How does pollution affect sleep apnea: Natural pollution and sleep apnea
Air pollution, pollen, dust, dust mites and other natural allergens can also affect the way we breathe and how we sleep.
Pollen, dust or dust mite allergies have one thing in common that seriously affects our sleep: the potential to cause inflammation of the mucous membranes in the nose and throat.
Although the consequences may be harmless most of the time, they are still very uncomfortable. In particular, for the sleep apnea patient who also suffers from asthma. Asthmatics have sensitive airways. When this becomes irritated, the chain reaction begins: more inflammation, swelling, mucus production… and the vicious cycle compounds matters. The more irritated the airway, the more narrowed it becomes. This makes the airway collapse more easily and sleep apnea becomes more difficult to treat,(1) according to St Luke’s Medical Group (Texas).
Allergy sufferers are not much more comfortable. Instead of a blocked nose for 3 weeks, allergies often make it last 6 months or more, depending on the allergy. Imagine suffering from dust mite allergy in autumn and winter, and from pollen allergy for the other half of the year…
And what about those suffering from both asthma and allergies?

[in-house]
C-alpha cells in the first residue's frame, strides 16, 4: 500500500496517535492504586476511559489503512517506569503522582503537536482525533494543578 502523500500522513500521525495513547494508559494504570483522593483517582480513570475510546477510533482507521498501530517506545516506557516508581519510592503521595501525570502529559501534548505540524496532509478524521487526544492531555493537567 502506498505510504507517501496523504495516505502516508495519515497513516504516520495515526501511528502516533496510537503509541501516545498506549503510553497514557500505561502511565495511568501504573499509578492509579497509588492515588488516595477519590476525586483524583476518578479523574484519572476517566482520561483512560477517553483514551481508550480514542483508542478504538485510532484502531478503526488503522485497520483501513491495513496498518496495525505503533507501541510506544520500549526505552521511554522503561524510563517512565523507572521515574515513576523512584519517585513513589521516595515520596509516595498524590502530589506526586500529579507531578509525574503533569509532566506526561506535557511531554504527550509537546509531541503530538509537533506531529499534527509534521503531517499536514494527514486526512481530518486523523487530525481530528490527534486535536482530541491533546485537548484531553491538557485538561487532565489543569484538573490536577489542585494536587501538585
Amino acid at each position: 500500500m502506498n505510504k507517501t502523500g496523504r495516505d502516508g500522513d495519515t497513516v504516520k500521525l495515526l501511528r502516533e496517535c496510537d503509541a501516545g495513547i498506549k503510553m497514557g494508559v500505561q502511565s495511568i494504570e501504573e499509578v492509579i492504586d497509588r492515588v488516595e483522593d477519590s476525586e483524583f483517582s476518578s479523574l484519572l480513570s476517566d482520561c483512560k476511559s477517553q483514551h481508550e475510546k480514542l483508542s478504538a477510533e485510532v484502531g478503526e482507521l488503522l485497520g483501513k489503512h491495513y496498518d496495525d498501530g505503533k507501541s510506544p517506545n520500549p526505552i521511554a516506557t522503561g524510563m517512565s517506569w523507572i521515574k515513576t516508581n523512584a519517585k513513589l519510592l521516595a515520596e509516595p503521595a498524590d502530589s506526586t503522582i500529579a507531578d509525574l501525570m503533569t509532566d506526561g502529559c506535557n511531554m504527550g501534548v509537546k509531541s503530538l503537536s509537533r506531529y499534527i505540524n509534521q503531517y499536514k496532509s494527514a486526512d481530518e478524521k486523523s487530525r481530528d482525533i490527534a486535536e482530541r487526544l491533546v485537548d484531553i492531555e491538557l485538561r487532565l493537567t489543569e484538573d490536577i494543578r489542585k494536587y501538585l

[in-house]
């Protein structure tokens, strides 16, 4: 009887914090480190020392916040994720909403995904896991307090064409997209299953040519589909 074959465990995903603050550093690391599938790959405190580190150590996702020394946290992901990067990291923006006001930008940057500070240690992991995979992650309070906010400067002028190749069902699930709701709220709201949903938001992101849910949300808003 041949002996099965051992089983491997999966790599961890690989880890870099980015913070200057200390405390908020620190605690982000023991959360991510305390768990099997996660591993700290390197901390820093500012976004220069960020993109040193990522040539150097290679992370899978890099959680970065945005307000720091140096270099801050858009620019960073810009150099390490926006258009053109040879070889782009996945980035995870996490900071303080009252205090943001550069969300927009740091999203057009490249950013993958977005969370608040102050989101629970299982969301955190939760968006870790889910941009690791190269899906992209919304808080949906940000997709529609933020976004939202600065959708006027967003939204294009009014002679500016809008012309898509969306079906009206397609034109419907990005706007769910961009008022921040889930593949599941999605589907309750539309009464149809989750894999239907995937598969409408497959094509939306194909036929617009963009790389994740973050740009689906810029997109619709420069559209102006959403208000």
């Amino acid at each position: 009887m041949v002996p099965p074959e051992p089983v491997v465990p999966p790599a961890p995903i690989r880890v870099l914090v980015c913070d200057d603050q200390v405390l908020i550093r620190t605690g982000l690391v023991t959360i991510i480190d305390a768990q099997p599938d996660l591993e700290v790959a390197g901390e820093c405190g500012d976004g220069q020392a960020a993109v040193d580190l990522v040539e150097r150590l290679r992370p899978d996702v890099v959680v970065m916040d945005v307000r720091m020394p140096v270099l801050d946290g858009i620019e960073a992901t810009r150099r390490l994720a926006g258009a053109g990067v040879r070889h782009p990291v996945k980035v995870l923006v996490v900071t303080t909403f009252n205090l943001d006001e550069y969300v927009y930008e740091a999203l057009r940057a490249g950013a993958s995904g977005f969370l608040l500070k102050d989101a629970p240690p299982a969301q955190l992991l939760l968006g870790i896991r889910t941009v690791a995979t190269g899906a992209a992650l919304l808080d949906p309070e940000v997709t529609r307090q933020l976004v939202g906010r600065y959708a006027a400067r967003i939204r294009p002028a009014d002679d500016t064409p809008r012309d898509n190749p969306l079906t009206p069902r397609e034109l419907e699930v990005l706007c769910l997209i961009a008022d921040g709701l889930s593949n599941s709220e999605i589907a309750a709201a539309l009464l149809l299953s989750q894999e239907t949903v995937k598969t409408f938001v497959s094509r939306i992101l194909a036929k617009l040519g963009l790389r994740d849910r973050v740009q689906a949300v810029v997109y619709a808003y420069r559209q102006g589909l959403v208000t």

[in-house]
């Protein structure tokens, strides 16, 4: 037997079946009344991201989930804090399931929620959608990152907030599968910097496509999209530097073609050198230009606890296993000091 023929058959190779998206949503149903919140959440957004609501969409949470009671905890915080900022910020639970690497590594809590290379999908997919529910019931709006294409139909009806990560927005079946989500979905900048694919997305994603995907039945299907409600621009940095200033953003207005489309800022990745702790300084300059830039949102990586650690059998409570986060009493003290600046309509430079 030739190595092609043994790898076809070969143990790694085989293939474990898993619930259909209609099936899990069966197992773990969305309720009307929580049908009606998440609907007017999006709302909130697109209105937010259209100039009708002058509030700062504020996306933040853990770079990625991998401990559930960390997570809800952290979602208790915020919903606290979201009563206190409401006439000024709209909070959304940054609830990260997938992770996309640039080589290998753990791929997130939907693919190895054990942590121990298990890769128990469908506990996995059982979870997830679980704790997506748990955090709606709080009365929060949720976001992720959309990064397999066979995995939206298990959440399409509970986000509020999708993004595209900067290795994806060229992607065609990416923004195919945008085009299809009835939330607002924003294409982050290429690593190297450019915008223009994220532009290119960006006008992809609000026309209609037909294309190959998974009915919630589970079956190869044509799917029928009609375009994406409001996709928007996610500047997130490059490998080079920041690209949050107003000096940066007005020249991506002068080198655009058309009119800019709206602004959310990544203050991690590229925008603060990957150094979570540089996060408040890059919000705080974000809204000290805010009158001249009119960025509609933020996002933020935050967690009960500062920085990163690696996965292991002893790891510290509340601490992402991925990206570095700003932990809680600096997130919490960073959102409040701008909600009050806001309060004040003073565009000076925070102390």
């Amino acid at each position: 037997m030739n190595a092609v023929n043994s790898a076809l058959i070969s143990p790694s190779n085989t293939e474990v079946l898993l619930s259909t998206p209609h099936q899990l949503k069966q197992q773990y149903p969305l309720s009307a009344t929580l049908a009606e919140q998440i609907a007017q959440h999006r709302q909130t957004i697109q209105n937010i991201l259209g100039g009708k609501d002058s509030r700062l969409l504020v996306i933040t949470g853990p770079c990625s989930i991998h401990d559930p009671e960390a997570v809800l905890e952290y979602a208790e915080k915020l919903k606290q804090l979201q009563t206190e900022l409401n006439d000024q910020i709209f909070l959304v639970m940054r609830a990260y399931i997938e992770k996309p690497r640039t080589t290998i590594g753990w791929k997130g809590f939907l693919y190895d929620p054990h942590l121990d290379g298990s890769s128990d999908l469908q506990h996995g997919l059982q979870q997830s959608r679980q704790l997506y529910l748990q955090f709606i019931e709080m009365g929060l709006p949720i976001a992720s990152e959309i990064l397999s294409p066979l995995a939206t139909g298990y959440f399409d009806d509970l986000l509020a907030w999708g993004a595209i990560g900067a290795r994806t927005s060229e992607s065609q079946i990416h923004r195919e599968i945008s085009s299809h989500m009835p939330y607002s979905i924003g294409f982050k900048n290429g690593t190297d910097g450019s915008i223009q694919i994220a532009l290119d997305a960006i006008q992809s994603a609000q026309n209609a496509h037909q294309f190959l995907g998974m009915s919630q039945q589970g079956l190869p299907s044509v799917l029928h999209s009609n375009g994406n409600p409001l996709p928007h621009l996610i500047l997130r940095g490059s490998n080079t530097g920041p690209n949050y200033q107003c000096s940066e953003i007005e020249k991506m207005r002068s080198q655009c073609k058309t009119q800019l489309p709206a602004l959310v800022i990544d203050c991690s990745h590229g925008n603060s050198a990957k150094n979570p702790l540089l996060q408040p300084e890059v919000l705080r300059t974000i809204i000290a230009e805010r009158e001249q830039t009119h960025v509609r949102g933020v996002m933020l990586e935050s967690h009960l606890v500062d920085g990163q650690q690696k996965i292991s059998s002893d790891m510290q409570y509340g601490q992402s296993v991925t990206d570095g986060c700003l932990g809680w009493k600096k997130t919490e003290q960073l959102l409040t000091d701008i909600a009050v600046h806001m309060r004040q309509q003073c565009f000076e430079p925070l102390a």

When a blocked nose results in ineffective CPAP therapy
Inflammation of the mucous membranes in the nose causes swelling. In addition to being painful, more and more mucous blocks the airway, day and night. A perfect storm for sleep apnea breathing pauses.
Furthermore, a blocked nose may lead to mouth opening and ineffective nasal CPAP therapy.
It is becoming vital to treat the disease as well as its allergenic source. An allergy expert could prescribe different types of treatments, depending on their medical specialty. Most of the time, antihistamines provide a cure. When a blocked nose turns into rhinitis or sinusitis, treatments might need to be more powerful and sometimes antibiotics may be recommended.
Other medical experts can prescribe homeopathic medicines for long-term treatment: 3 months in winter for a pollen allergy, for example.
Taking some easy and practical measures in the home can also minimize any inconvenience before allergies turn into breathing disorders and symptoms of sleep apnea:
- Install an air purifier in the bedroom.
- Use hypoallergenic bedding (synthetic duvets and pillows) to reduce the risk of dust mite allergy.
- Exercise-induced asthma sufferers shouldn’t play sport when pollution levels and temperatures are at their peak.
- Asthma and dust allergy sufferers should air the house every day and clean it regularly to banish dust and humidity.
- Stone or wood flooring are considered better than carpets for dust mite allergies.
- Dry air makes rhinitis worse. Make use of an air humidifier during the day and consider getting a CPAP humidifier.
Just a few changes that’ll make a big difference in the day-to-day life of all sleep disorder and sleep apnea sufferers!
Please consult your doctor or home healthcare provider if you have any questions.